This article seeks to underscore the need for a broader historical framework for understanding belonging in Mandate Palestine in order to incorporate non-settler migrants. Using the notion of “home” and situating physical houses and structures of home, I investigate the stories of certain migrants who came to Palestine not as part of the settler-colonial, Zionist movement but nonetheless with the hope to settle and reside there alongside and within Arab societies and communities. These individuals, from a variety of socio-economic backgrounds and situations, positioned themselves as “indigenous” in order to maintain their homes and residences in the territory. I interrogate the physical realities and emotional sentiments of “home” as Palestine transitioned from an imperial to a national space. As part of this transition, many of these migrants came to be classified by the British authorities as illegally resident in Palestine. Unable to claim any legal status of indigeneity and not entirely able to integrate themselves as settlers, both more prosperous migrants and more marginalized migrants made articulated intimate pleas and legitimizations of belonging. Ultimately, the histories here lead to the question of how historians of the Mandate can know who is “at home” in Palestine during the decades before the Nakba and who gets to make that determination.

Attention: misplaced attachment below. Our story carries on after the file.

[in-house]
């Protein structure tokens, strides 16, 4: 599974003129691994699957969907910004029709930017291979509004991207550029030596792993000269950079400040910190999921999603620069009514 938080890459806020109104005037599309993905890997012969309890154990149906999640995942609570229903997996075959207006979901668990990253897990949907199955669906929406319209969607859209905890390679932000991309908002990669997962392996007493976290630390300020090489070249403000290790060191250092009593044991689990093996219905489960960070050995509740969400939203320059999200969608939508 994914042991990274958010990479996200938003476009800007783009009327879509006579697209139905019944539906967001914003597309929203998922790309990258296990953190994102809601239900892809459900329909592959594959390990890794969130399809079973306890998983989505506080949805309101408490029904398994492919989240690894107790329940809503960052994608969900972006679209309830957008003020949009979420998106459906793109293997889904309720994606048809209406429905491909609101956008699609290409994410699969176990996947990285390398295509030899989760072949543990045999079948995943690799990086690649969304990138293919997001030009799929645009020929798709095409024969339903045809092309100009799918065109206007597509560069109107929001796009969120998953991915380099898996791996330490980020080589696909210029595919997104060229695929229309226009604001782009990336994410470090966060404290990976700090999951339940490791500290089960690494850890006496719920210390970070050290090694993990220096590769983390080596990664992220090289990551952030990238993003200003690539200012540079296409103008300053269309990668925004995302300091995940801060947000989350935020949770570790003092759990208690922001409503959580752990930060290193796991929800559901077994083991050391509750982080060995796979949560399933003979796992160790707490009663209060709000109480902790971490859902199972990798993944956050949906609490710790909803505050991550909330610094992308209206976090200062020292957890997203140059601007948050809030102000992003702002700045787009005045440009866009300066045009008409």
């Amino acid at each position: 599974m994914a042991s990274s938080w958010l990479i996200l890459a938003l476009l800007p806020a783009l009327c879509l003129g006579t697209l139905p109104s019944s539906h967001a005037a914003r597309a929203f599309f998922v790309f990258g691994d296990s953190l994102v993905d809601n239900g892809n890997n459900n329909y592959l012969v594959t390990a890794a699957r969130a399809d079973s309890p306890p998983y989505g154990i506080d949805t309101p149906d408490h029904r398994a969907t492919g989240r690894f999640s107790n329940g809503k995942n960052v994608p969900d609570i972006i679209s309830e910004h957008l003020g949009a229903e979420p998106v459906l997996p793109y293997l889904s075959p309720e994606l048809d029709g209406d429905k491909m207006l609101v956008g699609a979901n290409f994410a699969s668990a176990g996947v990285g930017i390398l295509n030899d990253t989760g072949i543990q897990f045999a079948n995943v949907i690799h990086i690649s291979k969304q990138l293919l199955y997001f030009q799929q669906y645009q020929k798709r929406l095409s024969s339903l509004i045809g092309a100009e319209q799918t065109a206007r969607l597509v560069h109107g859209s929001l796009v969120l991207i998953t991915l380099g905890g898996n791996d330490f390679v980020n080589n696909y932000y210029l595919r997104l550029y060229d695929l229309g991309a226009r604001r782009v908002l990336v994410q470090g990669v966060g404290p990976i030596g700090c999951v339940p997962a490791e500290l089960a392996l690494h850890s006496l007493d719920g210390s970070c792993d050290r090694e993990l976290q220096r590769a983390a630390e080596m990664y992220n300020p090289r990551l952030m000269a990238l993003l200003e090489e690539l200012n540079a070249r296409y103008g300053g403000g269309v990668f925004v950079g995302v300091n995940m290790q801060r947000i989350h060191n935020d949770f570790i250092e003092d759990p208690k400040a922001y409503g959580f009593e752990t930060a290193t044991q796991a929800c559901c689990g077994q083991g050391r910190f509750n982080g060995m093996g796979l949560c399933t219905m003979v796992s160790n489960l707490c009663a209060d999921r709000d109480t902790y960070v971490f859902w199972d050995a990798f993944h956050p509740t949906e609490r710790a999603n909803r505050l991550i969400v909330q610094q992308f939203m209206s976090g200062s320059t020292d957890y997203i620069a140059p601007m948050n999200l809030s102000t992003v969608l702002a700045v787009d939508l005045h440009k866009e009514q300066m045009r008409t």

Migrants, Residents, and the Cost of Illegal Home-Making in Mandate Palestine